And mostly, it’s sort of like this… those of us who are creative sometimes need freedom and the ability to work odd hours to do what it is that inspires and drives us. A college degree is an asset, yes, but often the amount of money you pay for it doesn’t really pay off in the end. And to make ends meet, many creative people find themselves forced to find steady, 9-5 jobs that squelch any imaginative impulse and leave that artistic person feeling discouraged and empty.
What are some things that a person pursuing a creative profession could do instead of going to college?
To do all of this, though, you have to have support. So, here’s where I’m going to challenge the parents of the creative child. I’ve heard people say before, “I’m only going to support my kid if he/she is in college.” I sort of understand this, but what it says to the child is “I don’t believe in you. I don’t think you can make it going your own way.” And that is a sad thing.
Now, as a parent, you may think that a creative profession is a pipe dream that is something that is only able to be accomplished by someone else. And maybe that’s true. But that’s where you might be glad that you didn’t shell out thousands of dollars for your child to train at a college (where the professors are not necessarily going to be honest with you or your child about his/her talent. After all, they need your money). I think that you will really find if your child has the true talent and drive to make it when they go out into the Real World and try to experience it that way. Handling rejection and failure is the true gauge as to whether or not someone can handle something.
Parents need to see the non-college way as a legitimate path. They need to support their child in this process in the same way that they would support their college-attending child. As long as the creative child is working hard and doing her best, this should be as good as getting an A on a paper. I think if the parents of the creative child embraced this alternative path, they might become a little more interested in what their child is doing, and perhaps might seek out contacts for their child, and help the child get a good start in life.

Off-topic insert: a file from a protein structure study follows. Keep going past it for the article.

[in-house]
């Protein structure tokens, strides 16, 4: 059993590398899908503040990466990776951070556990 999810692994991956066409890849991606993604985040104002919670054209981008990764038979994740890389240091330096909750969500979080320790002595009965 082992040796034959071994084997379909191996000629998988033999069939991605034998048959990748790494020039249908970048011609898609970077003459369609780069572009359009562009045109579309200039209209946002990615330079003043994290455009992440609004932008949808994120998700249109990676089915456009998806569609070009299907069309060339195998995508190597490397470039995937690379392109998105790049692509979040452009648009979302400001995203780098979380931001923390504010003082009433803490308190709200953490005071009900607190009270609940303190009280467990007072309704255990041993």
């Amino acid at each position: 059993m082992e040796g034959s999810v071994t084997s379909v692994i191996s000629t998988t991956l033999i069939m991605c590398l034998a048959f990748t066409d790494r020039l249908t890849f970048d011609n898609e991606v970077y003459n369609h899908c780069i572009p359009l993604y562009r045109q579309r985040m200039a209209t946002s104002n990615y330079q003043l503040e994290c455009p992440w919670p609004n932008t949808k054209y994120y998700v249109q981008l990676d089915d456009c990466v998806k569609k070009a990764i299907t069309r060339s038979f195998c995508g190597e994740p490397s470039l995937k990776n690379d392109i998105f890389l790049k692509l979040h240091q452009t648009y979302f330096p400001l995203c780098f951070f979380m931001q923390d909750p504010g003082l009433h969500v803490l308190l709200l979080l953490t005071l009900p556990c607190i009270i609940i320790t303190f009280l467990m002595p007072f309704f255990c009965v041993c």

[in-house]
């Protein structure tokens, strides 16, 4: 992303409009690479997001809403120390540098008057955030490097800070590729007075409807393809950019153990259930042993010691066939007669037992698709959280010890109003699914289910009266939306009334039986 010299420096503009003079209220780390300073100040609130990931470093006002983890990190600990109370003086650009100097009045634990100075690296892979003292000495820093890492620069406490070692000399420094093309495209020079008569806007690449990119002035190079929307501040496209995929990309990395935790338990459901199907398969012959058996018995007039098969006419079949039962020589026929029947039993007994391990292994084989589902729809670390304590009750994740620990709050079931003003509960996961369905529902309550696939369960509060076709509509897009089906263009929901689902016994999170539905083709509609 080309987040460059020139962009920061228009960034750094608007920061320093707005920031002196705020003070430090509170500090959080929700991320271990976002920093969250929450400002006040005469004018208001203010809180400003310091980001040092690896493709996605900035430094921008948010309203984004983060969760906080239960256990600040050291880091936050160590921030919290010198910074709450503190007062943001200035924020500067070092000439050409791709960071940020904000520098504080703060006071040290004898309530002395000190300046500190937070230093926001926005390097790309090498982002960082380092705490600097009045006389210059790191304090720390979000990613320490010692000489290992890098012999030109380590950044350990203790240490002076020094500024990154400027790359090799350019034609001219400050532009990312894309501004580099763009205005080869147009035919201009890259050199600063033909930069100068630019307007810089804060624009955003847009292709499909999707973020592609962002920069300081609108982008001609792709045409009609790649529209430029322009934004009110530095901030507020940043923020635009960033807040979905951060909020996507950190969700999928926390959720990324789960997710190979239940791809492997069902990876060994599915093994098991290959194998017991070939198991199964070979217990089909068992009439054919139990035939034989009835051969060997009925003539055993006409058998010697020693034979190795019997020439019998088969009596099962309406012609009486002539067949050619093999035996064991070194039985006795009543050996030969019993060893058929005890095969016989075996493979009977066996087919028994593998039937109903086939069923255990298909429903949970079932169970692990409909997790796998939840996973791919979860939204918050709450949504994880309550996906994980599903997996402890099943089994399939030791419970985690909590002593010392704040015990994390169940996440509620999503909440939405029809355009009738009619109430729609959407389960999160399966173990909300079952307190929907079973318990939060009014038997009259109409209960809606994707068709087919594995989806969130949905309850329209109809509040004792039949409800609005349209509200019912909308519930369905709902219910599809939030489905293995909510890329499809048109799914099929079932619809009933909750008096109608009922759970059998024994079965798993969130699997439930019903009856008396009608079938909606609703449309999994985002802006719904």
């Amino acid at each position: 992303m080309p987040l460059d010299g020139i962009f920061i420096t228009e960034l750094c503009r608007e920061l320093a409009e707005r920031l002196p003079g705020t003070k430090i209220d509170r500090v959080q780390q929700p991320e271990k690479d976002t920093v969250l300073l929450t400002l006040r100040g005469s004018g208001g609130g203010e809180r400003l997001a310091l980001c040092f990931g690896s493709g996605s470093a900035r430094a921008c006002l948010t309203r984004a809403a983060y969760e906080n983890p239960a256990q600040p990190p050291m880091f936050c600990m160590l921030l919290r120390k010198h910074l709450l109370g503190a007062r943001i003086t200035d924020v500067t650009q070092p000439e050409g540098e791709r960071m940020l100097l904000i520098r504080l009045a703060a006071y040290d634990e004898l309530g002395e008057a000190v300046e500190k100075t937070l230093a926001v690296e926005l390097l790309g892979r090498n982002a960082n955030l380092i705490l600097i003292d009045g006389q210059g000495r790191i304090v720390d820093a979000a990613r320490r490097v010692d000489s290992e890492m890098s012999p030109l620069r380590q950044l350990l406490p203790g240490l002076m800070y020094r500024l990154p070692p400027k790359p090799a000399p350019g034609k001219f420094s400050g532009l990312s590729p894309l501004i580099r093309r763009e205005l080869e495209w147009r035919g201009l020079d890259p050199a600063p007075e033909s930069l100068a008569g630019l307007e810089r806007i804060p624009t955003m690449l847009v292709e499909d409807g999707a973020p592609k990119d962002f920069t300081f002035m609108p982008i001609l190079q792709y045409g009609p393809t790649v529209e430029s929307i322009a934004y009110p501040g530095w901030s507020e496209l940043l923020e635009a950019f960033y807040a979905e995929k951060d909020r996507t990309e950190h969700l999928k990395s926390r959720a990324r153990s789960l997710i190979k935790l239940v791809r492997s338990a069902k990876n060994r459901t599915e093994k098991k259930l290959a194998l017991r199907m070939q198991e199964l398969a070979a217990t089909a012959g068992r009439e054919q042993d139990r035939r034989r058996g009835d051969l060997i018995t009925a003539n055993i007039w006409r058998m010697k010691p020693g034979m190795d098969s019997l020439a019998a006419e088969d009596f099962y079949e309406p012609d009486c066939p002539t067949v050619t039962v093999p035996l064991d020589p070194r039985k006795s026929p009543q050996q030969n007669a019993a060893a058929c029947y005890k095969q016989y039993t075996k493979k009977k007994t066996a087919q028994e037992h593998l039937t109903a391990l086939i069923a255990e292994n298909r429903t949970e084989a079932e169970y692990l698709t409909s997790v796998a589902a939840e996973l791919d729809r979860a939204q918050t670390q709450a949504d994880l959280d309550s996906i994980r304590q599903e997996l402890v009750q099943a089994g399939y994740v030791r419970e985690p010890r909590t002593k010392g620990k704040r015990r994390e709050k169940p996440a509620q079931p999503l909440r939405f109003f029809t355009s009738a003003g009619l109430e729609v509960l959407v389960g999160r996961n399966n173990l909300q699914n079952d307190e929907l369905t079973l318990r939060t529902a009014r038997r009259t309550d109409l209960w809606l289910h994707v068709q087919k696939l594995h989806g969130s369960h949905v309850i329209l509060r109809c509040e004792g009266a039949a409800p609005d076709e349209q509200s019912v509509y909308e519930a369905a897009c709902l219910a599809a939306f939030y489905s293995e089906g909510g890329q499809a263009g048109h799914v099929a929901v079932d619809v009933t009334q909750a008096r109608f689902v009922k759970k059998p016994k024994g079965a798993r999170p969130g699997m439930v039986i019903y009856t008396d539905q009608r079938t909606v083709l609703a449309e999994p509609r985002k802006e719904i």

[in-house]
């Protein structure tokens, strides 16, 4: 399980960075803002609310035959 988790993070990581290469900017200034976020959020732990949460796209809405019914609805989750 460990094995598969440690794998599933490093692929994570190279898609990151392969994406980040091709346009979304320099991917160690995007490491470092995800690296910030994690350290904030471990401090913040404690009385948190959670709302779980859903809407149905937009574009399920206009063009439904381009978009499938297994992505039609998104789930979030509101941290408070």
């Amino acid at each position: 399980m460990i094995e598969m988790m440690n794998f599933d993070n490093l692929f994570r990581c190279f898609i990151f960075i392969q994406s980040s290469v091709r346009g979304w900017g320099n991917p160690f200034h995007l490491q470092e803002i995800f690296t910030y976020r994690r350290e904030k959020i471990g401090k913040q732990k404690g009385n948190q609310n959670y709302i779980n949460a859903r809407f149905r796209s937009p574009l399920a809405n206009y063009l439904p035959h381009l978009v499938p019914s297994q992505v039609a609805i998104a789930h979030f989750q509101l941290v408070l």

I guess this post may make it seem like I’m not a fan of higher education, but that’s not exactly true. I see the benefit in it. I just don’t see this is as a need for everyone. I see how a college degree can help someone become a more well-rounded person who can think critically and communicate effectively. However, I think that people do not need a college degree to develop these traits. Frankly, in my opinion, high school graduates should have developed them before they ever stepped onto a college campus, but that’s a different blog post, for perhaps a different blog.
Homeschooling my daughters makes it clear to me that education is not a cookie cutter-type venture. One mode of teaching may work for one child, but not necessarily the other. Each child has different talents, abilities, gifts, passions, and desires. And these aspects will take each of them on a unique path in life. To say, across the board, that they all should attend college is an insult to their individuality.
Scott Keen grew up in New York, the youngest of three children. While in law school, he realized he didn't want to be a lawyer. So he did the practical thing--he became a writer.